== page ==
Browsing School of Human Sciences by Authors
A Critical Discussion of the Clinical Management of Dietary Supplementation in Children with Autism Spectrum Disorder and Attention-Deficit/Hyperactivity DisorderChatzinikolaou, Marios Dimitrios; Apeiranthitou., Vasiliki; University of Derby; University College London (ECronicon Open Access, 2021-01-30)Autism Spectrum Disorder (ASD) and Attention-Deficit/Hyperactivity Disorder (ADHD) are both classified as neurodevelopmental disorders, affecting primarily young children and adolescents, stemming from biological/genetic and environmental origins that negatively influence neurobiological structures and leading to gastrointestinal discomforts. More precisely, toxins produced by pathogenic microorganisms’ overgrowth, unnecessary employment of antibiotics, abnormalities in the activity of carbohydrate digestive enzymes and gut’s mucosal lining disruptions result in alterations in children’s neurological functioning. Central nervous system alterations adversely affect brain maturation, social interactions, and cognitive abilities. In this respect, dietary supplementations such as omega-3 and omega-6 long-chain polyunsaturated fatty acids and/or vitamins can be effectuated, potentially increasing the effectiveness of pharmacological medications. However, research findings divulge an unspecified consensus concerning optimal supplementation duration, exact dosages, consistent utilization of outcome measures, adherence to supplements, and their longterm behavioral and health effects. In addition, dietary supplements do not always enable for corrections of children’s micronutrient deficiencies, contributing to excessive intake. Thus, it can be speculated that they cannot be provided solitarily since they depict developmental insensitivities in addressing all nutritional needs of Autism Spectrum Disorder and Attention-Deficit/Hyperactivity Disorder individuals. Accordingly, each individual’s developmental needs and entire dietary patterns should be carefully considered for the elimination of comorbid health conditions. In conjunction with the development and validation of universally accepted dietary plan, this shall allow for the construction of a holistic and multidisciplinary approach to dietary treatment schemes that can fully benefit these populations and are especially adapted to their needs. Future research should further explore gluten/casein-free and other restrictive diets, along with the clarification of effective randomized controlled trials.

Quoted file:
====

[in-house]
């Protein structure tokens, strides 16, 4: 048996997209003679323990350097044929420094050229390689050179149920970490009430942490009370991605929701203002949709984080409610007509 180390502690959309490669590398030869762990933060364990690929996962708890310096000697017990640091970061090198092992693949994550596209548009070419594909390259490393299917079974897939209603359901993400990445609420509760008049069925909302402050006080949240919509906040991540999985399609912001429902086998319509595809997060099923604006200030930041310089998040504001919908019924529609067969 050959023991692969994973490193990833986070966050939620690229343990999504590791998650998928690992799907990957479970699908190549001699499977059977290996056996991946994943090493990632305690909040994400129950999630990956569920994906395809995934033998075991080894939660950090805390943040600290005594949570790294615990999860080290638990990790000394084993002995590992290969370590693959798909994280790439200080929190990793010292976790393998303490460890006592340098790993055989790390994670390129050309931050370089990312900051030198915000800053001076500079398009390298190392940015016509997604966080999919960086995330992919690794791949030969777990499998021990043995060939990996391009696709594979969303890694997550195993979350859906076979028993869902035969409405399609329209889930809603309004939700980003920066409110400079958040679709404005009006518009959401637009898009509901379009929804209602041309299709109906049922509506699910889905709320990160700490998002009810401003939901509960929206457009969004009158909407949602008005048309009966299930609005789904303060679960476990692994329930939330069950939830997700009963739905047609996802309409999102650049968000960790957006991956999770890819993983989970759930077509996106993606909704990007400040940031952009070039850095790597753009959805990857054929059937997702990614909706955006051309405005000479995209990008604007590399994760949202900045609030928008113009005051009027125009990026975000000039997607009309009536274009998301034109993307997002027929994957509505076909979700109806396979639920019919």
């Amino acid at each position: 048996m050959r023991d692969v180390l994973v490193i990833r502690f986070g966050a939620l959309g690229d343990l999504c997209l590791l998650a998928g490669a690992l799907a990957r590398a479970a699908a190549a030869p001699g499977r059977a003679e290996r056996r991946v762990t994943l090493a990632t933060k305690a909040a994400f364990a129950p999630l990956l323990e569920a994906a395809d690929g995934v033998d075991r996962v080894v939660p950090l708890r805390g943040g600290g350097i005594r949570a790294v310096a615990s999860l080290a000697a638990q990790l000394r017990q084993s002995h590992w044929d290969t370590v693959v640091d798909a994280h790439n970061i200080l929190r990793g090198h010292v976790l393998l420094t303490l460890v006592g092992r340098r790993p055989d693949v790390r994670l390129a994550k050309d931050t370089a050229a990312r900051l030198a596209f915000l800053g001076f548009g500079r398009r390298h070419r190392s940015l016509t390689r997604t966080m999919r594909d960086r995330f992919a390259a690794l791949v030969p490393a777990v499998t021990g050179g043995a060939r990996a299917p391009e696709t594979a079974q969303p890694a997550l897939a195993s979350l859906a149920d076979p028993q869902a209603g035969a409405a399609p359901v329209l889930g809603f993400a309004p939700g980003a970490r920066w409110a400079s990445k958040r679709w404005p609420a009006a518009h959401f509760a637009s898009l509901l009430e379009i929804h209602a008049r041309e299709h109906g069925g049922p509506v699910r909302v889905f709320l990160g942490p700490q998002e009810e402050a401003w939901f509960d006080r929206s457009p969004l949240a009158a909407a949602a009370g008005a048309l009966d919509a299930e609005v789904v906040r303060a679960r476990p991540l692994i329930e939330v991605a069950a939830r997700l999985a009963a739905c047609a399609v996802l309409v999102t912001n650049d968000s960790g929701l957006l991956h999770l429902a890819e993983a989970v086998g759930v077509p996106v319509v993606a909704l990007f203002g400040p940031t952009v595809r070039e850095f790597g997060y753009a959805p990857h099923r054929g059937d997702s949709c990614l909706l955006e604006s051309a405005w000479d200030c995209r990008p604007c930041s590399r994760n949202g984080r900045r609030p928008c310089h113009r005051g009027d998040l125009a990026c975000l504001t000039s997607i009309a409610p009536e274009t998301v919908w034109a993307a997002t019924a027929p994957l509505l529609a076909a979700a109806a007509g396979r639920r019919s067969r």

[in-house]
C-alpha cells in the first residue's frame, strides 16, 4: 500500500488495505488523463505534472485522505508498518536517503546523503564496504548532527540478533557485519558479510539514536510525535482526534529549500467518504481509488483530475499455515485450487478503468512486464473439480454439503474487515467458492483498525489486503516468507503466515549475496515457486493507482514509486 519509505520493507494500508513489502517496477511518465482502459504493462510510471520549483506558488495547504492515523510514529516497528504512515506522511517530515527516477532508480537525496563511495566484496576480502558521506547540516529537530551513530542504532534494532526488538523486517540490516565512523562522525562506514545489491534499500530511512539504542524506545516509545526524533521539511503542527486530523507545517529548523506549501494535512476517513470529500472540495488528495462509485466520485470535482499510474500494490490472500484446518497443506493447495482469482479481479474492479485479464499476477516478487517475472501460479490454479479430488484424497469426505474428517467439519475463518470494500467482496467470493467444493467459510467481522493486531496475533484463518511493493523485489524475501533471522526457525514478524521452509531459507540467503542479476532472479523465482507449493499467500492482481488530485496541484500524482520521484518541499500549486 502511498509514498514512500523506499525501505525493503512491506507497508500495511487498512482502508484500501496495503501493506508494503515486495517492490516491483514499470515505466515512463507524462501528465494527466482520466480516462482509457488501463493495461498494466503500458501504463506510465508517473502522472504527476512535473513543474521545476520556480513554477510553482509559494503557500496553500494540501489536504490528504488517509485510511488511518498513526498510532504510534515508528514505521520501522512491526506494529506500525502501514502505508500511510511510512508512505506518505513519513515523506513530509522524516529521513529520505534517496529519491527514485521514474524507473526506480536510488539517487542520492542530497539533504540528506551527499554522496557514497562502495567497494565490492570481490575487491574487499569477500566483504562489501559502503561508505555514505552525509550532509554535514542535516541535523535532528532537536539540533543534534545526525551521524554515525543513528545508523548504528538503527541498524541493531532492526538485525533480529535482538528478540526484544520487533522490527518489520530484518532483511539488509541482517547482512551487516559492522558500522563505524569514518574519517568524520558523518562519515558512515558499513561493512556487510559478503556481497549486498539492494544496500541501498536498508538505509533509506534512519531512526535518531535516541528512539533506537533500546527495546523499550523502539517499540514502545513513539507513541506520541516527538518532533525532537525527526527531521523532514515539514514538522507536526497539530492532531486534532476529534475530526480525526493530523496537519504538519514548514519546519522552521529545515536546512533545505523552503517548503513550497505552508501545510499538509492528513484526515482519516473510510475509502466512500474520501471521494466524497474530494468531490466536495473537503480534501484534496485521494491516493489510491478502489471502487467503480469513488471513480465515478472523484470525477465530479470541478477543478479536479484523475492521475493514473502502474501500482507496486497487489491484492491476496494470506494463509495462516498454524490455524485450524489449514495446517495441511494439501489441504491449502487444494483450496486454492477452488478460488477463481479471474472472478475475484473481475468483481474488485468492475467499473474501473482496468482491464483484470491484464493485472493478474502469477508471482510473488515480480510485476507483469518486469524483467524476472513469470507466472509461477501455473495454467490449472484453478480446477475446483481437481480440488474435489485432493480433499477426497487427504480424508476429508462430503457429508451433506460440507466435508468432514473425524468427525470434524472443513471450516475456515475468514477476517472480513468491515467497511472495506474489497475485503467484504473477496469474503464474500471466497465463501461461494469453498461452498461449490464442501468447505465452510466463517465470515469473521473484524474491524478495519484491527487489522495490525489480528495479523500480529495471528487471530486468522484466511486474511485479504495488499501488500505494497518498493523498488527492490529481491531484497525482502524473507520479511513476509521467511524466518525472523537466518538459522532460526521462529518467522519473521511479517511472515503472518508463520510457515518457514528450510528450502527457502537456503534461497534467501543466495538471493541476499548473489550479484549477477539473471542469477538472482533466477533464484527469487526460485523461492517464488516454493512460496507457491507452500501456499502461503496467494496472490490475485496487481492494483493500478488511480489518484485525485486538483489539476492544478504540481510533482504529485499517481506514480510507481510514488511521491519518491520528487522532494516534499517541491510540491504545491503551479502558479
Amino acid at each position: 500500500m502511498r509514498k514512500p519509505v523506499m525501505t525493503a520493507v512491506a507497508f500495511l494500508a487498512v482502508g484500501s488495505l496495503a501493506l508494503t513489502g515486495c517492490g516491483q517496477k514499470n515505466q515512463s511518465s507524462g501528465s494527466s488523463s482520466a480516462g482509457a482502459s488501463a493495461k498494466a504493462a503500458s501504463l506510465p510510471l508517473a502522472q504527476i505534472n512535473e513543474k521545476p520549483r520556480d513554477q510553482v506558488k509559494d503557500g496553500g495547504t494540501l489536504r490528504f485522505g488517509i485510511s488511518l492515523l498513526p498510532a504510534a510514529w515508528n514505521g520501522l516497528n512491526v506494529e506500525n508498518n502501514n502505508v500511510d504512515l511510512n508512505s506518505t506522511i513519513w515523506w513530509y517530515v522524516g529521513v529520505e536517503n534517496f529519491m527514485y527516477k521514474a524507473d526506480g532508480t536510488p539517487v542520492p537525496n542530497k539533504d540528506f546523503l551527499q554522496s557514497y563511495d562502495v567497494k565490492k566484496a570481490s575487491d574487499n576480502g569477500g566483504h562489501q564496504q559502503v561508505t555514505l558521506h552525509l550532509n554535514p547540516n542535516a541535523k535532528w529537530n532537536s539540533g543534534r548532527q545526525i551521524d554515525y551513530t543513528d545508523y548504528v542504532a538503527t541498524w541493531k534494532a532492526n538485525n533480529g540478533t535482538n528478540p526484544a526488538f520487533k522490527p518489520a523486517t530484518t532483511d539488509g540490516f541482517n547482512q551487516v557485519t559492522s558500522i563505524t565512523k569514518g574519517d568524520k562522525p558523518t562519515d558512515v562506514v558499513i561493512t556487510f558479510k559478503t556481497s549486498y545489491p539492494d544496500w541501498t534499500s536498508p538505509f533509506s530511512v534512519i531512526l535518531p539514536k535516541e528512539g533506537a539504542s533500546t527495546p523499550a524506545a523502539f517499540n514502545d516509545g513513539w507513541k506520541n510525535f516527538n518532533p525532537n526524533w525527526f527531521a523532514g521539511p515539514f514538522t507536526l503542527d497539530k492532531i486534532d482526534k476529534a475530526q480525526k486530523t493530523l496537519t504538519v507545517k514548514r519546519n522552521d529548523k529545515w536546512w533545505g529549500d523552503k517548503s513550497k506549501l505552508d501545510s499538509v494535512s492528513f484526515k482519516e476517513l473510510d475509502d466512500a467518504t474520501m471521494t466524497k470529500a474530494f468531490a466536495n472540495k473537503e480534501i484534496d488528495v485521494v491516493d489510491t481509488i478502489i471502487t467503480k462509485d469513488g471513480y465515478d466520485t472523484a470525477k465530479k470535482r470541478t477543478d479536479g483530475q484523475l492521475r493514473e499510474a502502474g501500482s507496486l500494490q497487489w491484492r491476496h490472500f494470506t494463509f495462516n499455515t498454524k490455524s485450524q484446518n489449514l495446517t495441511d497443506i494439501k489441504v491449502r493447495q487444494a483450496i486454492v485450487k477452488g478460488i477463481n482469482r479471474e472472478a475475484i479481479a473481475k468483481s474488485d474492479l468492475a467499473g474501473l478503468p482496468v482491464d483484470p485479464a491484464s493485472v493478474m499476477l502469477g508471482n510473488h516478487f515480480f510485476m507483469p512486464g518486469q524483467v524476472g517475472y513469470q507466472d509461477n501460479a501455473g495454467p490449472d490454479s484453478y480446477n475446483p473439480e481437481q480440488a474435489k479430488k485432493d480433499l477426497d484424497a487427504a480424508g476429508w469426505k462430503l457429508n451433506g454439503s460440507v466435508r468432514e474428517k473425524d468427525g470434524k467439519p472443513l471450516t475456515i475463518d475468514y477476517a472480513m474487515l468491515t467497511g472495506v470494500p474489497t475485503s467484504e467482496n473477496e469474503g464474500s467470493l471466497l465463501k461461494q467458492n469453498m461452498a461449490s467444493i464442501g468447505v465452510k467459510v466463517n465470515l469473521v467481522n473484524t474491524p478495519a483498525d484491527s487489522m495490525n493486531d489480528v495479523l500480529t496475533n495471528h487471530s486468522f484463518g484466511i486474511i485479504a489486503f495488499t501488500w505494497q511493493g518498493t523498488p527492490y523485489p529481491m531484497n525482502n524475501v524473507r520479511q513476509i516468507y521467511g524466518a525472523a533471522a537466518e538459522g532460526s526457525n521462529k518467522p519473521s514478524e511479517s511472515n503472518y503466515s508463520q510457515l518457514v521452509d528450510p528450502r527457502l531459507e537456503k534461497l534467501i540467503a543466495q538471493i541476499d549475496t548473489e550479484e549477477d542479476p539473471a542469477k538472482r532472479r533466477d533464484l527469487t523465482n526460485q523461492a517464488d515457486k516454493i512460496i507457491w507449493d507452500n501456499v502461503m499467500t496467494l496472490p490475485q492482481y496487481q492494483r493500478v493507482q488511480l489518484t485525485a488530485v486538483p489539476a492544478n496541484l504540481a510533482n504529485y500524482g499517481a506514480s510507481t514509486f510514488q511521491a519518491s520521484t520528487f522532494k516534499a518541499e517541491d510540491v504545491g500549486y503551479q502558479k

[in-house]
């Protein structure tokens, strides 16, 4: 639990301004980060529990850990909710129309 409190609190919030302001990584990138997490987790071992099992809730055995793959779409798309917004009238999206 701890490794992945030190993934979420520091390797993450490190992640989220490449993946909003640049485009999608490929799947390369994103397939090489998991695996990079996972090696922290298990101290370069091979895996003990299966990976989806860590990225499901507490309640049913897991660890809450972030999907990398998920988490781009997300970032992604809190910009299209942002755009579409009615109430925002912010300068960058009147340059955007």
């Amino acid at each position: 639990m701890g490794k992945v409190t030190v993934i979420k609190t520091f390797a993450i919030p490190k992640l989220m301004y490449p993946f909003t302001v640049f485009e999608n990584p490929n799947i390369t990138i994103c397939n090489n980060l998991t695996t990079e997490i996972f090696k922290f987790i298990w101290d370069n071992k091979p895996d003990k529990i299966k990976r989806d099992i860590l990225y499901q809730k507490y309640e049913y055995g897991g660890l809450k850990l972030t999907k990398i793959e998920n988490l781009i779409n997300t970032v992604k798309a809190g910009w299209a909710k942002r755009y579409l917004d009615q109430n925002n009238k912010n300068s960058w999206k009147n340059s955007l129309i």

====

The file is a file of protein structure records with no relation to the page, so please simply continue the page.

A pilot study evaluating the effects of a 12 week exergaming programme on body mass, size and composition in postpartum females.Elliott-Sale, Kirsty Jayne; Hannahm Ricci; Bussell, Christopher David; Parsons, Alan; Woodrow Jones, Peter Gordon; Sale, Craig; Nottingham Trent University; University College London; University of Derby; Staffordshire University (International Journal of Multidisciplinary and Current Research, 2014-02-10)Introduction: Pregnancy is associated with weight gain, the retention of which contributes to the prevalence of obesity and overweight in adult females. Many new mothers do not achieve the recommendations for physical activity (PA), citing factors such as a lack of time and access to childcare. Exergaming may address some of the barriers to PA and offer an alternative to traditional exercise, thus aiding in weight management. The aim of this pilot study was to evaluate the effects of an exergaming intervention on body composition in postpartum females. Methods: Eight females who had given birth within 1 year completed a 12 week exergaming intervention, which required them to exercise at home for 45 minutes on alternate days, using the Wii Fit. Participants self-reported their pre-pregnancy body weight, and visited the laboratory prior to and following the intervention for evaluation of body weight, size (height, regional circumferences, body mass index [BMI]) and composition (fat mass [FM], lean mass [LM] and bone mineral content [BMC]). Body composition was evaluated via full body full-body dual-energy x-ray absorptiometry scan. Participants completed a three-day weighed food intake at three time-points. Results: Baseline body mass was 8.2 kg greater than self-reported pre-pregnancy values (56.8 ± 5.1 kg). Following the intervention, body mass was significantly lower than baseline values and was similar to pre-pregnancy levels (59.9 ± 7.9 kg). Reductions in BMI (~2 kg·m2), waist, hip and bust circumference (3-6%) accompanied the loss of body mass. Food diaries confirmed participants had not altered their energy intake. Discussion: The results of this pilot study indicate that exergaming may offer an alternative to traditional exercise for preventing the retention of gestational weight gain and reducing associated health risks, whilst also maintaining lean mass and bone mineral content.